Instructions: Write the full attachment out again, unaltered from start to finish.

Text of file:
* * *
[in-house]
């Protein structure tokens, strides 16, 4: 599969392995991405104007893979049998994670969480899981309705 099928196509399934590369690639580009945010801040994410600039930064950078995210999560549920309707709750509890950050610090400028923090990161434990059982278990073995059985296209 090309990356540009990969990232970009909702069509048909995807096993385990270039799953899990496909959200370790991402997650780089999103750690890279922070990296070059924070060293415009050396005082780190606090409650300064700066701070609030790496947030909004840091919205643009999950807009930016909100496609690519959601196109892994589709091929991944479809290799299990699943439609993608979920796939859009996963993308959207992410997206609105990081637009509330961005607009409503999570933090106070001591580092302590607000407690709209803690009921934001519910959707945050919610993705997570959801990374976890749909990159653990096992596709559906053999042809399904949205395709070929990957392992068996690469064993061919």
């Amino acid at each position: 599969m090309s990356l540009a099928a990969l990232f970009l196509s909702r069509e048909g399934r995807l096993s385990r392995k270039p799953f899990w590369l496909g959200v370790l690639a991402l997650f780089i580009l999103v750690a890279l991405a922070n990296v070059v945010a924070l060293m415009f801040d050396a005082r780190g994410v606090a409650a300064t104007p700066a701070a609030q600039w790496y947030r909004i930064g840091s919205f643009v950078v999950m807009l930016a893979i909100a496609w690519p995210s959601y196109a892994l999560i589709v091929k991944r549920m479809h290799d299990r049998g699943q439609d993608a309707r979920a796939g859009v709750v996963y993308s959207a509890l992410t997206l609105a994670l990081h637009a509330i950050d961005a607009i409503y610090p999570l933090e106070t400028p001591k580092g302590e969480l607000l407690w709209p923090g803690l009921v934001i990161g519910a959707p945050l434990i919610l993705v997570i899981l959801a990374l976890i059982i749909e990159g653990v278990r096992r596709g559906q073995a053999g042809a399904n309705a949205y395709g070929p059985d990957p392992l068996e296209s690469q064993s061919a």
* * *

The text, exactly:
[in-house]
């Protein structure tokens, strides 16, 4: 599969392995991405104007893979049998994670969480899981309705 099928196509399934590369690639580009945010801040994410600039930064950078995210999560549920309707709750509890950050610090400028923090990161434990059982278990073995059985296209 090309990356540009990969990232970009909702069509048909995807096993385990270039799953899990496909959200370790991402997650780089999103750690890279922070990296070059924070060293415009050396005082780190606090409650300064700066701070609030790496947030909004840091919205643009999950807009930016909100496609690519959601196109892994589709091929991944479809290799299990699943439609993608979920796939859009996963993308959207992410997206609105990081637009509330961005607009409503999570933090106070001591580092302590607000407690709209803690009921934001519910959707945050919610993705997570959801990374976890749909990159653990096992596709559906053999042809399904949205395709070929990957392992068996690469064993061919």
């Amino acid at each position: 599969m090309s990356l540009a099928a990969l990232f970009l196509s909702r069509e048909g399934r995807l096993s385990r392995k270039p799953f899990w590369l496909g959200v370790l690639a991402l997650f780089i580009l999103v750690a890279l991405a922070n990296v070059v945010a924070l060293m415009f801040d050396a005082r780190g994410v606090a409650a300064t104007p700066a701070a609030q600039w790496y947030r909004i930064g840091s919205f643009v950078v999950m807009l930016a893979i909100a496609w690519p995210s959601y196109a892994l999560i589709v091929k991944r549920m479809h290799d299990r049998g699943q439609d993608a309707r979920a796939g859009v709750v996963y993308s959207a509890l992410t997206l609105a994670l990081h637009a509330i950050d961005a607009i409503y610090p999570l933090e106070t400028p001591k580092g302590e969480l607000l407690w709209p923090g803690l009921v934001i990161g519910a959707p945050l434990i919610l993705v997570i899981l959801a990374l976890i059982i749909e990159g653990v278990r096992r596709g559906q073995a053999g042809a399904n309705a949205y395709g070929p059985d990957p392992l068996e296209s690469q064993s061919a």